Vella pseudocytisus L.

TSO logo

Sponsor this page

For information about how you could sponsor this page, see How You Can Help

Credits

Article from Bean's Trees and Shrubs Hardy in the British Isles

Recommended citation
'Vella pseudocytisus' from the website Trees and Shrubs Online (treesandshrubsonline.org/articles/vella/vella-pseudocytisus/). Accessed 2020-09-23.

Genus

Synonyms

  • Pseudocytisus integrifolius (Salisb.) Rehd.
  • Vella integrifolia Salisb.

Other species in genus

Glossary

apex
(pl. apices) Tip. apical At the apex.
calyx
(pl. calyces) Outer whorl of the perianth. Composed of several sepals.
glabrous
Lacking hairs smooth. glabrescent Becoming hairless.
keel petal
(in the flowers of some legumes) The two front petals fused together to form a keel-like structure.
raceme
Unbranched inflorescence with flowers produced laterally usually with a pedicel. racemose In form of raceme.

References

There are currently no active references in this article.

Credits

Article from Bean's Trees and Shrubs Hardy in the British Isles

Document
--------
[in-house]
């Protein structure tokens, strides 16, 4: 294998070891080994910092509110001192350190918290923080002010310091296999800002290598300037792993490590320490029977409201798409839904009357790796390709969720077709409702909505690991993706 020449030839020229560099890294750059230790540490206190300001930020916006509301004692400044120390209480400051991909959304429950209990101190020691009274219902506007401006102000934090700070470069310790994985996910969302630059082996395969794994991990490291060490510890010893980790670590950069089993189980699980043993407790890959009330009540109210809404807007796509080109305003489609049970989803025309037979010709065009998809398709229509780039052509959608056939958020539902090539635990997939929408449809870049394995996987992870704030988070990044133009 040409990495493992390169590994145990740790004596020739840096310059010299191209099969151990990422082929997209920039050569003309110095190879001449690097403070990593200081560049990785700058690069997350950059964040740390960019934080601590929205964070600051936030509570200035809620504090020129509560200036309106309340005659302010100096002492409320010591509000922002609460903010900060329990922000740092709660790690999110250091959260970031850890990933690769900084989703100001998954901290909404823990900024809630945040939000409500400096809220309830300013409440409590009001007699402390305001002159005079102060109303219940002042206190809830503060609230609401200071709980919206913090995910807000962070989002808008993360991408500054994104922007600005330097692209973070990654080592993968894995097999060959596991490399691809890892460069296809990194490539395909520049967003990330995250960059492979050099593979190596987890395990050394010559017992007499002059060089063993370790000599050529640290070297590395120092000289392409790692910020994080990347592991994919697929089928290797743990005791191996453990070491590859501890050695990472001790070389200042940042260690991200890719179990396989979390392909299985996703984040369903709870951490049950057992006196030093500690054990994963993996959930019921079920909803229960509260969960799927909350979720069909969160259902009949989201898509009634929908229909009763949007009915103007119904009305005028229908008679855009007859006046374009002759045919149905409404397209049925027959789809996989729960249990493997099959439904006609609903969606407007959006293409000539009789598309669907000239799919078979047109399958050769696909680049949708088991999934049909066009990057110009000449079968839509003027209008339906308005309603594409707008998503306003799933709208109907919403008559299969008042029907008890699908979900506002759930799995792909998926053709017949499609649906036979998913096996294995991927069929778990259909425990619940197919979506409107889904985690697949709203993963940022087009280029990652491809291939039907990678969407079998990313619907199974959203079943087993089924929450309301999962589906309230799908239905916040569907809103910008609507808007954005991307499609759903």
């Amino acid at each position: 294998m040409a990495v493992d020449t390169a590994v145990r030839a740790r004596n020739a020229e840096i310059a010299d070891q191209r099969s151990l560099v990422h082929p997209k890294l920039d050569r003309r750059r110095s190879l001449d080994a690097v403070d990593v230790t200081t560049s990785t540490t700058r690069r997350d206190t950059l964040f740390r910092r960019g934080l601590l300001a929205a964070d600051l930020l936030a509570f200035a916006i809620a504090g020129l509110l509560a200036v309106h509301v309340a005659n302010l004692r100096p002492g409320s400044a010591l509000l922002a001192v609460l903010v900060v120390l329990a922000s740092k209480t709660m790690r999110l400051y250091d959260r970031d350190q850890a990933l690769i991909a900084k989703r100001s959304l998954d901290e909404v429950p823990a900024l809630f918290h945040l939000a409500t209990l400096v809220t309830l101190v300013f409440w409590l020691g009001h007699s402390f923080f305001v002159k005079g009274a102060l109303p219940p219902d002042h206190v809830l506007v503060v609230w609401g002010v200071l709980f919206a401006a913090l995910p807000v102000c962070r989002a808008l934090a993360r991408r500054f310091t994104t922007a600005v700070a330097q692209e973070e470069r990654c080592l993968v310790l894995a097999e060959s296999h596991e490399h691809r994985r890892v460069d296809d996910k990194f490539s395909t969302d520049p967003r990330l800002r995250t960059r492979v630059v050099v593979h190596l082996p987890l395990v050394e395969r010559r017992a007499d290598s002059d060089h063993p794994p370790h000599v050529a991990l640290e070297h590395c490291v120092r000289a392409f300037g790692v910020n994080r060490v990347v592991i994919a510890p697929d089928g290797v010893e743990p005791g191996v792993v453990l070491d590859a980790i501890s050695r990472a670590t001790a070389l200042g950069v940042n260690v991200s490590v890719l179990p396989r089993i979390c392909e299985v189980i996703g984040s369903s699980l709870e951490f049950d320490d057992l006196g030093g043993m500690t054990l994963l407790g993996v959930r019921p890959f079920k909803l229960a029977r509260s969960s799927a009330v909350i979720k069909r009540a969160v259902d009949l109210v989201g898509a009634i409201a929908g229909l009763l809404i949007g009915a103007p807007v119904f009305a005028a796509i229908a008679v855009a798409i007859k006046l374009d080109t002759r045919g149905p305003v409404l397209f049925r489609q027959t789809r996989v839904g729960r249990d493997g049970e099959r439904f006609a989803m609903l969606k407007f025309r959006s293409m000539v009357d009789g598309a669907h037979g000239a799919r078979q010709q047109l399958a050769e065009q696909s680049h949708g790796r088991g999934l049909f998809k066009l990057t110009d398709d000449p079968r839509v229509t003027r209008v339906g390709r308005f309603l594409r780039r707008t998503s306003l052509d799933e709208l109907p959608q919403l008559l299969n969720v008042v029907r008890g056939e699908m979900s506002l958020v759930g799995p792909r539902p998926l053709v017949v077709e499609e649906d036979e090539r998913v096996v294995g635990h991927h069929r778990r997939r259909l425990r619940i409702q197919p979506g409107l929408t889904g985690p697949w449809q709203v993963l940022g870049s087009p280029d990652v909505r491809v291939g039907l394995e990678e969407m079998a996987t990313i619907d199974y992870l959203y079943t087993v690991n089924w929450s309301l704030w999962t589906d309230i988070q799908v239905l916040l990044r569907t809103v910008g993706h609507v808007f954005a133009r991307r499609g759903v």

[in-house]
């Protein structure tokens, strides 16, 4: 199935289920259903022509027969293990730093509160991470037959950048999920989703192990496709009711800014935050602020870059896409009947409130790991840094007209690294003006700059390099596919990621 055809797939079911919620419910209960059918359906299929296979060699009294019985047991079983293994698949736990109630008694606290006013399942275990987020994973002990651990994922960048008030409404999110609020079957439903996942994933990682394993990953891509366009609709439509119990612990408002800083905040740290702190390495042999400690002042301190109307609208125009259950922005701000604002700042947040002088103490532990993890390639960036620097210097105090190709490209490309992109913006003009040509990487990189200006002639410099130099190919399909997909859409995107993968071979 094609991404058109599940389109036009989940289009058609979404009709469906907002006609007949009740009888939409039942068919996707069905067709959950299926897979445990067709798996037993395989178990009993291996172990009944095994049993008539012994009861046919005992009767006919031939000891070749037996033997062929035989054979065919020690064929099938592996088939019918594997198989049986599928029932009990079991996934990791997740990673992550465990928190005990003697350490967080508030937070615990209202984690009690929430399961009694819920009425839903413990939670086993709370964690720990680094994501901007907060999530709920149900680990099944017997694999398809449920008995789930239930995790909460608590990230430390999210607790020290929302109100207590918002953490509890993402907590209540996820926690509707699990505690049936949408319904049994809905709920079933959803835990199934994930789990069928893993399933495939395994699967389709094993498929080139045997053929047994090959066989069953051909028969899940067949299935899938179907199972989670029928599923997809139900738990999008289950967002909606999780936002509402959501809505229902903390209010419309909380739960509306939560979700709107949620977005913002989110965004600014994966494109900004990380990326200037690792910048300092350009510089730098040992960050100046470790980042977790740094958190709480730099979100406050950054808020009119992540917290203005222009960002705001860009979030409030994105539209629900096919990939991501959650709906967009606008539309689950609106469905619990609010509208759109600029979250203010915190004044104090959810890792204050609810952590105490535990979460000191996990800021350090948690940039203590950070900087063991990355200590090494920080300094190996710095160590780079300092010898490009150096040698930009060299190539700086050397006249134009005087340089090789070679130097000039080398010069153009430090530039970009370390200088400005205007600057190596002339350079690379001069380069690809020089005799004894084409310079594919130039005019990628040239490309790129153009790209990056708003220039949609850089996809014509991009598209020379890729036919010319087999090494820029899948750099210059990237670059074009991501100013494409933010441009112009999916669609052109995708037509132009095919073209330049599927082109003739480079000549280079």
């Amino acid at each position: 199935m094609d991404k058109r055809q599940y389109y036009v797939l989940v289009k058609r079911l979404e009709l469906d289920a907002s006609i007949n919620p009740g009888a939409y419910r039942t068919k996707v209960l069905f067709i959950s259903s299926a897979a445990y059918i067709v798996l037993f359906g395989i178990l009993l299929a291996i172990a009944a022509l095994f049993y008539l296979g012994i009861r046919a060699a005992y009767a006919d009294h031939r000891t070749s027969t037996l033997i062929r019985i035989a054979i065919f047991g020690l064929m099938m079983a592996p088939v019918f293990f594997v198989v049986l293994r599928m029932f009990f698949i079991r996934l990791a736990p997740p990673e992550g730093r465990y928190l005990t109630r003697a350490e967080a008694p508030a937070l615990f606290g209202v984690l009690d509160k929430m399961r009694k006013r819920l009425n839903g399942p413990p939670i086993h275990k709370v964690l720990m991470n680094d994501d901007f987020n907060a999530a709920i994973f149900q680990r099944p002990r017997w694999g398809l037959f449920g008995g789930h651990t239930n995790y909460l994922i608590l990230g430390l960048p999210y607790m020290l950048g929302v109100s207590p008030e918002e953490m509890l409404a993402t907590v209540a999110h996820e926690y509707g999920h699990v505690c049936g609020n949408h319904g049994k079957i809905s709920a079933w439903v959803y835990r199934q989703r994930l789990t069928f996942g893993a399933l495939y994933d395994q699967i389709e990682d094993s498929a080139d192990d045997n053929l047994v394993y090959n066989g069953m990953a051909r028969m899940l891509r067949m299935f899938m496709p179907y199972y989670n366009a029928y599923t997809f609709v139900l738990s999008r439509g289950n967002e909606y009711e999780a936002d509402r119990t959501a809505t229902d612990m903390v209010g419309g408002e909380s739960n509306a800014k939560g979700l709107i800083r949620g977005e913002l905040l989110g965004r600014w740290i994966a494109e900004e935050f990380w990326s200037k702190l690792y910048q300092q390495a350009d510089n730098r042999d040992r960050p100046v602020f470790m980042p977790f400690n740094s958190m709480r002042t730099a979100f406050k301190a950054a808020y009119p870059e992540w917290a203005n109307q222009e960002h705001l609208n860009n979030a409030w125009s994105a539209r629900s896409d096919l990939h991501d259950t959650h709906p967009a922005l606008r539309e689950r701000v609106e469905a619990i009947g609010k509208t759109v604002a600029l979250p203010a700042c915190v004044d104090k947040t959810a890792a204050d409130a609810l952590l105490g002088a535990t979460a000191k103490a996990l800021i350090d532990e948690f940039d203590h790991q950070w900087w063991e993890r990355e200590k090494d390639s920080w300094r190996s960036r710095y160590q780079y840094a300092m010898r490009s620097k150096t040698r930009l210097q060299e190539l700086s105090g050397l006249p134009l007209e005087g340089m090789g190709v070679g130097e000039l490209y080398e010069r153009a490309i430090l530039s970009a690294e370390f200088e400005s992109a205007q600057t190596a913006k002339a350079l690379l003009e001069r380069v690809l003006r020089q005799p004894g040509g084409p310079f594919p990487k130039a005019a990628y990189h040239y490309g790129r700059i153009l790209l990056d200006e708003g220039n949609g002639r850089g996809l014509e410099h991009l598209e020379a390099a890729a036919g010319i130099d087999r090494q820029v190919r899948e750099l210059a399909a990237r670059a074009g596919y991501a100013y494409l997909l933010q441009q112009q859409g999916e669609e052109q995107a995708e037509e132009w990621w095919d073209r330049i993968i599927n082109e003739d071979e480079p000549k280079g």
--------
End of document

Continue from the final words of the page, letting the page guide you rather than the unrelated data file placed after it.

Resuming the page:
Recommended citation
'Vella pseudocytisus' from the website Trees and Shrubs Online (treesandshrubsonline.org/articles/vella/vella-pseudocytisus/). Accessed 2020-09-23.

A low, evergreen shrub, usually less than 2 ft high near London, but larger in milder localities; branches erect, covered the first two or three years with spiny bristles, ultimately glabrous. Leaves obovate, 12 to 34 in. long, rounded at the apex, tapering to a short stalk at the base, covered on both surfaces and at the margin with stiff bristly hairs. Flowers in an erect, elongated, terminal raceme, 4 to 8 in. long, more crowded towards the top, the calyx erect, green, hairy; petals somewhat spoon-shaped, the terminal part yellow, and roundish; the lower part contracted into a long, slender, purplish claw; each petal about 13 in. long; flower-stalk 116 in. long.

This curious shrub is a native of the mountains of central Spain. It is not really hardy, but has stood unprotected on the rock garden at Kew for several years at a time. Our hardest winters kill it. A sunny, rather dry position should be given it. It was cultivated by Miller at Chelsea, in 1759. Propagated easily by cuttings of half-ripened wood in gentle heat. It flowers from the end of May to July. Very suitable for the Isle of Wight and similar climates.

Feedback

A site produced by the International Dendrology Society.

For copyright and licence information, see the Licence page.

To contact the editors: info@treesandshrubsonline.org.